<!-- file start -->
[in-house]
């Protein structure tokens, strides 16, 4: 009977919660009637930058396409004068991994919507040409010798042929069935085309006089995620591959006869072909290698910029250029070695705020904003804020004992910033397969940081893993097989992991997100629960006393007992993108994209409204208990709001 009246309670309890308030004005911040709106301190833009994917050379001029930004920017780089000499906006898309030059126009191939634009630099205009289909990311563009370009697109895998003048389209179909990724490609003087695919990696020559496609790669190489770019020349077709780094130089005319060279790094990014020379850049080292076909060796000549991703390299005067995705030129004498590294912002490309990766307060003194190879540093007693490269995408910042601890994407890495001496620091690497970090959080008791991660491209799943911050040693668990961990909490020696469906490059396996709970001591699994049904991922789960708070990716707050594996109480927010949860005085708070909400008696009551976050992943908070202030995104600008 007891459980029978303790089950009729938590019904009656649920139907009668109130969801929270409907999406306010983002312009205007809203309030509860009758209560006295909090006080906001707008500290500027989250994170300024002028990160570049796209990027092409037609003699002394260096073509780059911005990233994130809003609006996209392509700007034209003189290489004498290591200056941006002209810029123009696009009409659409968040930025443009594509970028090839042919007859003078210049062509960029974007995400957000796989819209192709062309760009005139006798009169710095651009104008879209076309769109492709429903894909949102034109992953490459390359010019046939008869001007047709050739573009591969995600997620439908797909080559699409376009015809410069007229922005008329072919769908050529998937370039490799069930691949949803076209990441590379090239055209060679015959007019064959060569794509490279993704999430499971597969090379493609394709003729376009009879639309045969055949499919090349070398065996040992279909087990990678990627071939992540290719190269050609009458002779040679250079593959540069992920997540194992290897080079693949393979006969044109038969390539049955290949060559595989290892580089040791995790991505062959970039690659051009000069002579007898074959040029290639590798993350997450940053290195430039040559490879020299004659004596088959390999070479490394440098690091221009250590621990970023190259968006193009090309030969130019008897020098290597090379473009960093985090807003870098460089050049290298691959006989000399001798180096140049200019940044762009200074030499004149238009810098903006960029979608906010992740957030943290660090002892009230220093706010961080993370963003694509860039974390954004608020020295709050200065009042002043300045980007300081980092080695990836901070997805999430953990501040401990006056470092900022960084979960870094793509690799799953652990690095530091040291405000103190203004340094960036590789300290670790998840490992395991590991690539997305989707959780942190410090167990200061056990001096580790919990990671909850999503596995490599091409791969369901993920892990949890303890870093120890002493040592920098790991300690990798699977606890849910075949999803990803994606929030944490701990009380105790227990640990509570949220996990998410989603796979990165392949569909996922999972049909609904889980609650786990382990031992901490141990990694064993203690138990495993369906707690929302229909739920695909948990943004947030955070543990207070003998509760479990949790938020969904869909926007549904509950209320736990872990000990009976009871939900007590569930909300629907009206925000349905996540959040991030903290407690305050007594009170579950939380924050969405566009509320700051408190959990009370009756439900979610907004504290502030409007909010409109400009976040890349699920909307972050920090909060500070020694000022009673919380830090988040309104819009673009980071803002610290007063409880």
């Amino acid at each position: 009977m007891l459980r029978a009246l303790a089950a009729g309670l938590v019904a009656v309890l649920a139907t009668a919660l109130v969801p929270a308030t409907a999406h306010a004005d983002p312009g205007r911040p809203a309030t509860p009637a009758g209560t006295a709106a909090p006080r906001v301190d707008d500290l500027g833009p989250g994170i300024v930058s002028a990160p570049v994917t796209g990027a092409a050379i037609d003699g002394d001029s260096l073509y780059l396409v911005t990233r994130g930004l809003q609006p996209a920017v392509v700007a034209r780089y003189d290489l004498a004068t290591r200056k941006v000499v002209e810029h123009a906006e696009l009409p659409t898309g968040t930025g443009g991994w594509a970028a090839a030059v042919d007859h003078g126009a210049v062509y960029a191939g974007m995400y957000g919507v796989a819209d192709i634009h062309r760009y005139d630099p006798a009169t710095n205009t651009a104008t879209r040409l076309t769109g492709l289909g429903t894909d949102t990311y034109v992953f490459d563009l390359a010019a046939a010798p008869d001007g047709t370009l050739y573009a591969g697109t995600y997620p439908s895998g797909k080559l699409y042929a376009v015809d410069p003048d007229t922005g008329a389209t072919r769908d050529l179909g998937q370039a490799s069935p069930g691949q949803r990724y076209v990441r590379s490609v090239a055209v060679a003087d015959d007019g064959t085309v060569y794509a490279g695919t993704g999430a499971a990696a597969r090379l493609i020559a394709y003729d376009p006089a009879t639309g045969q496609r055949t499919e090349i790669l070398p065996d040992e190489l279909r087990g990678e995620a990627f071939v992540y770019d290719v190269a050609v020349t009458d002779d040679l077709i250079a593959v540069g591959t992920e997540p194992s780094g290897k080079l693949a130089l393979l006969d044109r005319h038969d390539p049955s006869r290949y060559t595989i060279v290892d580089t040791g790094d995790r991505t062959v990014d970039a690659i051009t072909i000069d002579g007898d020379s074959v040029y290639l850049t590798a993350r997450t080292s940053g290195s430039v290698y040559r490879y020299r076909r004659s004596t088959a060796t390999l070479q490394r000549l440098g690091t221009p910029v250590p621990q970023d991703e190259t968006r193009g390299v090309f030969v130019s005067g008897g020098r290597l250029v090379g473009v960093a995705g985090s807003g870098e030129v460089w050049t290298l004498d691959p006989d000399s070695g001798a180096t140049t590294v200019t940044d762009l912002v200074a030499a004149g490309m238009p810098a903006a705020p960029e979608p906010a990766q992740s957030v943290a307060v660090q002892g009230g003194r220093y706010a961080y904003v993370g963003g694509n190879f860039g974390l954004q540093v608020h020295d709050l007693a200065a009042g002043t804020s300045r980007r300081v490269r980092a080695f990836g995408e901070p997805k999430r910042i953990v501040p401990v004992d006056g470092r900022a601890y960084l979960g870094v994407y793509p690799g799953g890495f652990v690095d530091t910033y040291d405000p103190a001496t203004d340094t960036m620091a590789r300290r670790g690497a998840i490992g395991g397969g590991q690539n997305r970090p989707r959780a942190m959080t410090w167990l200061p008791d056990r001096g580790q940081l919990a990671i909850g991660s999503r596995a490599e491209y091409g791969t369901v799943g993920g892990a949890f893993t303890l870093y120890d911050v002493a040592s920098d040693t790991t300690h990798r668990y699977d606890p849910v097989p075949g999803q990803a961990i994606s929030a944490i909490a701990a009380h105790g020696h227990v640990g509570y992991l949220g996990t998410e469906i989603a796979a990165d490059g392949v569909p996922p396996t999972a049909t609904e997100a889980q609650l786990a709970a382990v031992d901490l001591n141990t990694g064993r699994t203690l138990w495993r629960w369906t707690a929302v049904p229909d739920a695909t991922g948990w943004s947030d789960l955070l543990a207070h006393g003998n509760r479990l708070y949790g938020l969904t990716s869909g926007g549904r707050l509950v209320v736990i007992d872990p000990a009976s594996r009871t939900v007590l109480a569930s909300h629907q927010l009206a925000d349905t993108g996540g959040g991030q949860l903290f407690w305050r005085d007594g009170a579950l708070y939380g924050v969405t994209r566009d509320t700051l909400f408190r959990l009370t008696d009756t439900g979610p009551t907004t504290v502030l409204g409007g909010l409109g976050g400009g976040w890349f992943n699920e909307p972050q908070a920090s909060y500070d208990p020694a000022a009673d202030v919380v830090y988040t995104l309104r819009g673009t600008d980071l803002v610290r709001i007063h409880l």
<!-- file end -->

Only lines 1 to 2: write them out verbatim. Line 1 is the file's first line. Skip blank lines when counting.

[in-house]
């Protein structure tokens, strides 16, 4: 009977919660009637930058396409004068991994919507040409010798042929069935085309006089995620591959006869072909290698910029250029070695705020904003804020004992910033397969940081893993097989992991997100629960006393007992993108994209409204208990709001 009246309670309890308030004005911040709106301190833009994917050379001029930004920017780089000499906006898309030059126009191939634009630099205009289909990311563009370009697109895998003048389209179909990724490609003087695919990696020559496609790669190489770019020349077709780094130089005319060279790094990014020379850049080292076909060796000549991703390299005067995705030129004498590294912002490309990766307060003194190879540093007693490269995408910042601890994407890495001496620091690497970090959080008791991660491209799943911050040693668990961990909490020696469906490059396996709970001591699994049904991922789960708070990716707050594996109480927010949860005085708070909400008696009551976050992943908070202030995104600008 007891459980029978303790089950009729938590019904009656649920139907009668109130969801929270409907999406306010983002312009205007809203309030509860009758209560006295909090006080906001707008500290500027989250994170300024002028990160570049796209990027092409037609003699002394260096073509780059911005990233994130809003609006996209392509700007034209003189290489004498290591200056941006002209810029123009696009009409659409968040930025443009594509970028090839042919007859003078210049062509960029974007995400957000796989819209192709062309760009005139006798009169710095651009104008879209076309769109492709429903894909949102034109992953490459390359010019046939008869001007047709050739573009591969995600997620439908797909080559699409376009015809410069007229922005008329072919769908050529998937370039490799069930691949949803076209990441590379090239055209060679015959007019064959060569794509490279993704999430499971597969090379493609394709003729376009009879639309045969055949499919090349070398065996040992279909087990990678990627071939992540290719190269050609009458002779040679250079593959540069992920997540194992290897080079693949393979006969044109038969390539049955290949060559595989290892580089040791995790991505062959970039690659051009000069002579007898074959040029290639590798993350997450940053290195430039040559490879020299004659004596088959390999070479490394440098690091221009250590621990970023190259968006193009090309030969130019008897020098290597090379473009960093985090807003870098460089050049290298691959006989000399001798180096140049200019940044762009200074030499004149238009810098903006960029979608906010992740957030943290660090002892009230220093706010961080993370963003694509860039974390954004608020020295709050200065009042002043300045980007300081980092080695990836901070997805999430953990501040401990006056470092900022960084979960870094793509690799799953652990690095530091040291405000103190203004340094960036590789300290670790998840490992395991590991690539997305989707959780942190410090167990200061056990001096580790919990990671909850999503596995490599091409791969369901993920892990949890303890870093120890002493040592920098790991300690990798699977606890849910075949999803990803994606929030944490701990009380105790227990640990509570949220996990998410989603796979990165392949569909996922999972049909609904889980609650786990382990031992901490141990990694064993203690138990495993369906707690929302229909739920695909948990943004947030955070543990207070003998509760479990949790938020969904869909926007549904509950209320736990872990000990009976009871939900007590569930909300629907009206925000349905996540959040991030903290407690305050007594009170579950939380924050969405566009509320700051408190959990009370009756439900979610907004504290502030409007909010409109400009976040890349699920909307972050920090909060500070020694000022009673919380830090988040309104819009673009980071803002610290007063409880």